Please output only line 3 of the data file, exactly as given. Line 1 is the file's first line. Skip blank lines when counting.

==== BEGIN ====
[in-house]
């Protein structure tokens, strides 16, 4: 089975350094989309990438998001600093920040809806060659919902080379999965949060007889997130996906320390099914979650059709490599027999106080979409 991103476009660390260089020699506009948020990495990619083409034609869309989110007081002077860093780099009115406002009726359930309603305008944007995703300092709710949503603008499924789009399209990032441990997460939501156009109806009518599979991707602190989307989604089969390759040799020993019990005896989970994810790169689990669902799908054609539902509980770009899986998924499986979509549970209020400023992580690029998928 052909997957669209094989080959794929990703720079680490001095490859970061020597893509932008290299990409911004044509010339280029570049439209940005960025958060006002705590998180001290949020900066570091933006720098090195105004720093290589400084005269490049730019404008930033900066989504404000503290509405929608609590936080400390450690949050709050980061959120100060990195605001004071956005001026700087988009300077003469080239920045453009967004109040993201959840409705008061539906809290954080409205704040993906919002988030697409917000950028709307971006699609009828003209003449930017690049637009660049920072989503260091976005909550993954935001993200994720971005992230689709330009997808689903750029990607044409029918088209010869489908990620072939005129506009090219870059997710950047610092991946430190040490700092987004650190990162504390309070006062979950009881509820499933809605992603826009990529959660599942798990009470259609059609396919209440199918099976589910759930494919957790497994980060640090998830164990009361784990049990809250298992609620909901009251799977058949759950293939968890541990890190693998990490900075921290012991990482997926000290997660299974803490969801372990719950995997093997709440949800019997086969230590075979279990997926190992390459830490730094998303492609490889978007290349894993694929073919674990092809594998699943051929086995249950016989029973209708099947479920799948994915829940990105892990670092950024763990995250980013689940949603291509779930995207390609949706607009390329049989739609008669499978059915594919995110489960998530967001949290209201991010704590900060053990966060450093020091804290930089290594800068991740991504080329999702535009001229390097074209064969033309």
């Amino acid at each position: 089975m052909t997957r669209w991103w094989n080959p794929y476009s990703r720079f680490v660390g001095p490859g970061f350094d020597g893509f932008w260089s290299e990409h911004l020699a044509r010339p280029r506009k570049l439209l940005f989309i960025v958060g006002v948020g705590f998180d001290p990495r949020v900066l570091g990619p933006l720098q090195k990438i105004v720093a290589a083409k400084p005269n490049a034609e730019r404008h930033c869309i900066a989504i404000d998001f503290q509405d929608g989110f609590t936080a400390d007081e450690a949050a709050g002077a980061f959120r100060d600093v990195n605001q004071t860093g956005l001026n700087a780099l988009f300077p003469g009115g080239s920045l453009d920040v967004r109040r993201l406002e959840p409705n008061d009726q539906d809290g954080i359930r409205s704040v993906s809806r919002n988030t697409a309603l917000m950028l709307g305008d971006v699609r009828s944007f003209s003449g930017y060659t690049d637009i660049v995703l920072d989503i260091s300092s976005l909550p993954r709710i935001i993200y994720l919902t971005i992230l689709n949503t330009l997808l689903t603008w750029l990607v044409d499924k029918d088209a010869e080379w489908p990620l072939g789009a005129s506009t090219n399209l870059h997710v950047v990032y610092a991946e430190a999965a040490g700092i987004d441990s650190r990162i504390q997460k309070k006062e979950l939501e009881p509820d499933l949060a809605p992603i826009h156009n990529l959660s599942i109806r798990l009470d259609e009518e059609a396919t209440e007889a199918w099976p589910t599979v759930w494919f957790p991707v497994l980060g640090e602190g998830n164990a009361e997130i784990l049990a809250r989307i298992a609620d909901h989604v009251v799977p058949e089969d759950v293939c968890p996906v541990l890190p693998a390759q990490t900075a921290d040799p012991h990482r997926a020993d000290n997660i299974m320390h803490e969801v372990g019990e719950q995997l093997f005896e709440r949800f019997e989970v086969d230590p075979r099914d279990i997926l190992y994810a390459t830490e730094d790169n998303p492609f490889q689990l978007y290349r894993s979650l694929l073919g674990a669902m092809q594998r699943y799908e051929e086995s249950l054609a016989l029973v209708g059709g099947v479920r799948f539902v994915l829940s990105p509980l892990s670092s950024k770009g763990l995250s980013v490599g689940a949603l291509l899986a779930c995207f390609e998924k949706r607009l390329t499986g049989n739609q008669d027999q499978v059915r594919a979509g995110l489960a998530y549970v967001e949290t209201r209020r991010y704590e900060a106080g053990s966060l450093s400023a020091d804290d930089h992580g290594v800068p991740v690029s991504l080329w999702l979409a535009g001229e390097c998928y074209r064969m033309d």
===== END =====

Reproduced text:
């Amino acid at each position: 089975m052909t997957r669209w991103w094989n080959p794929y476009s990703r720079f680490v660390g001095p490859g970061f350094d020597g893509f932008w260089s290299e990409h911004l020699a044509r010339p280029r506009k570049l439209l940005f989309i960025v958060g006002v948020g705590f998180d001290p990495r949020v900066l570091g990619p933006l720098q090195k990438i105004v720093a290589a083409k400084p005269n490049a034609e730019r404008h930033c869309i900066a989504i404000d998001f503290q509405d929608g989110f609590t936080a400390d007081e450690a949050a709050g002077a980061f959120r100060d600093v990195n605001q004071t860093g956005l001026n700087a780099l988009f300077p003469g009115g080239s920045l453009d920040v967004r109040r993201l406002e959840p409705n008061d009726q539906d809290g954080i359930r409205s704040v993906s809806r919002n988030t697409a309603l917000m950028l709307g305008d971006v699609r009828s944007f003209s003449g930017y060659t690049d637009i660049v995703l920072d989503i260091s300092s976005l909550p993954r709710i935001i993200y994720l919902t971005i992230l689709n949503t330009l997808l689903t603008w750029l990607v044409d499924k029918d088209a010869e080379w489908p990620l072939g789009a005129s506009t090219n399209l870059h997710v950047v990032y610092a991946e430190a999965a040490g700092i987004d441990s650190r990162i504390q997460k309070k006062e979950l939501e009881p509820d499933l949060a809605p992603i826009h156009n990529l959660s599942i109806r798990l009470d259609e009518e059609a396919t209440e007889a199918w099976p589910t599979v759930w494919f957790p991707v497994l980060g640090e602190g998830n164990a009361e997130i784990l049990a809250r989307i298992a609620d909901h989604v009251v799977p058949e089969d759950v293939c968890p996906v541990l890190p693998a390759q990490t900075a921290d040799p012991h990482r997926a020993d000290n997660i299974m320390h803490e969801v372990g019990e719950q995997l093997f005896e709440r949800f019997e989970v086969d230590p075979r099914d279990i997926l190992y994810a390459t830490e730094d790169n998303p492609f490889q689990l978007y290349r894993s979650l694929l073919g674990a669902m092809q594998r699943y799908e051929e086995s249950l054609a016989l029973v209708g059709g099947v479920r799948f539902v994915l829940s990105p509980l892990s670092s950024k770009g763990l995250s980013v490599g689940a949603l291509l899986a779930c995207f390609e998924k949706r607009l390329t499986g049989n739609q008669d027999q499978v059915r594919a979509g995110l489960a998530y549970v967001e949290t209201r209020r991010y704590e900060a106080g053990s966060l450093s400023a020091d804290d930089h992580g290594v800068p991740v690029s991504l080329w999702l979409a535009g001229e390097c998928y074209r064969m033309d």